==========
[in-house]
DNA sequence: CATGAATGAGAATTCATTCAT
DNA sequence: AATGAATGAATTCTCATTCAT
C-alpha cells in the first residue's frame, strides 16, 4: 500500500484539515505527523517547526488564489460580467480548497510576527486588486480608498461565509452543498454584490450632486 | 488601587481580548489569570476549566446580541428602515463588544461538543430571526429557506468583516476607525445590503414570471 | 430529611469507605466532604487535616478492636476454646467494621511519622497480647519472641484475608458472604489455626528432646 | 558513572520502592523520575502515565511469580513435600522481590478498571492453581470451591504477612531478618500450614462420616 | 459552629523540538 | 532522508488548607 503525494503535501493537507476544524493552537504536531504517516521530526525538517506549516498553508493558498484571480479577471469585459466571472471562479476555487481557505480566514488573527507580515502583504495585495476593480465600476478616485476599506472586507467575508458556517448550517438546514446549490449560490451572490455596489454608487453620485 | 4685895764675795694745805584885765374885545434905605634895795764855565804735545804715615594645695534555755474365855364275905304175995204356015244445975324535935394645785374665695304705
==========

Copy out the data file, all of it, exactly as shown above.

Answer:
[in-house]
DNA sequence: CATGAATGAGAATTCATTCAT
DNA sequence: AATGAATGAATTCTCATTCAT
C-alpha cells in the first residue's frame, strides 16, 4: 500500500484539515505527523517547526488564489460580467480548497510576527486588486480608498461565509452543498454584490450632486 | 488601587481580548489569570476549566446580541428602515463588544461538543430571526429557506468583516476607525445590503414570471 | 430529611469507605466532604487535616478492636476454646467494621511519622497480647519472641484475608458472604489455626528432646 | 558513572520502592523520575502515565511469580513435600522481590478498571492453581470451591504477612531478618500450614462420616 | 459552629523540538 | 532522508488548607 503525494503535501493537507476544524493552537504536531504517516521530526525538517506549516498553508493558498484571480479577471469585459466571472471562479476555487481557505480566514488573527507580515502583504495585495476593480465600476478616485476599506472586507467575508458556517448550517438546514446549490449560490451572490455596489454608487453620485 | 4685895764675795694745805584885765374885545434905605634895795764855565804735545804715615594645695534555755474365855364275905304175995204356015244445975324535935394645785374665695304705